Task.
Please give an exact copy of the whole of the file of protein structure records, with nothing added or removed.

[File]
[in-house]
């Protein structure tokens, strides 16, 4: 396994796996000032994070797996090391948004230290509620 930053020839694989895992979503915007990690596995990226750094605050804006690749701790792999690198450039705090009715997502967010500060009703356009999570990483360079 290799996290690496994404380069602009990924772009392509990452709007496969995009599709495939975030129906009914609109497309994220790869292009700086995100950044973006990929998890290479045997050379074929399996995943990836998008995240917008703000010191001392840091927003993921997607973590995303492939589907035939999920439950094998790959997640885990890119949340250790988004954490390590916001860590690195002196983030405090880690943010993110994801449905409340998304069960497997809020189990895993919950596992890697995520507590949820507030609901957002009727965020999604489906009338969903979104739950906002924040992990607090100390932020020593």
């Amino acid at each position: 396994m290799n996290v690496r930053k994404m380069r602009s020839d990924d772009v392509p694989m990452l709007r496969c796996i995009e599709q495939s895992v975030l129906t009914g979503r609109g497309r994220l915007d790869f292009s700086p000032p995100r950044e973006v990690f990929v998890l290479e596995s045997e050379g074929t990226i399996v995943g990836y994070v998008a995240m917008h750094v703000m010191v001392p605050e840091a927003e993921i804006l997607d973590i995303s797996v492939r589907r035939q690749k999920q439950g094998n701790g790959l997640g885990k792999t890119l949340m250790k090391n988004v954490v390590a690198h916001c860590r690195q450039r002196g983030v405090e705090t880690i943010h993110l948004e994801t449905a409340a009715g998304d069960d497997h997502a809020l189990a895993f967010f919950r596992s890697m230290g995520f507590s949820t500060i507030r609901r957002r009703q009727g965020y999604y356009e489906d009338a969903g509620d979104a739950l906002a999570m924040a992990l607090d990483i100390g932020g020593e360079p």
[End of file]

[in-house]
């Protein structure tokens, strides 16, 4: 396994796996000032994070797996090391948004230290509620 930053020839694989895992979503915007990690596995990226750094605050804006690749701790792999690198450039705090009715997502967010500060009703356009999570990483360079 290799996290690496994404380069602009990924772009392509990452709007496969995009599709495939975030129906009914609109497309994220790869292009700086995100950044973006990929998890290479045997050379074929399996995943990836998008995240917008703000010191001392840091927003993921997607973590995303492939589907035939999920439950094998790959997640885990890119949340250790988004954490390590916001860590690195002196983030405090880690943010993110994801449905409340998304069960497997809020189990895993919950596992890697995520507590949820507030609901957002009727965020999604489906009338969903979104739950906002924040992990607090100390932020020593």
């Amino acid at each position: 396994m290799n996290v690496r930053k994404m380069r602009s020839d990924d772009v392509p694989m990452l709007r496969c796996i995009e599709q495939s895992v975030l129906t009914g979503r609109g497309r994220l915007d790869f292009s700086p000032p995100r950044e973006v990690f990929v998890l290479e596995s045997e050379g074929t990226i399996v995943g990836y994070v998008a995240m917008h750094v703000m010191v001392p605050e840091a927003e993921i804006l997607d973590i995303s797996v492939r589907r035939q690749k999920q439950g094998n701790g790959l997640g885990k792999t890119l949340m250790k090391n988004v954490v390590a690198h916001c860590r690195q450039r002196g983030v405090e705090t880690i943010h993110l948004e994801t449905a409340a009715g998304d069960d497997h997502a809020l189990a895993f967010f919950r596992s890697m230290g995520f507590s949820t500060i507030r609901r957002r009703q009727g965020y999604y356009e489906d009338a969903g509620d979104a739950l906002a999570m924040a992990l607090d990483i100390g932020g020593e360079p």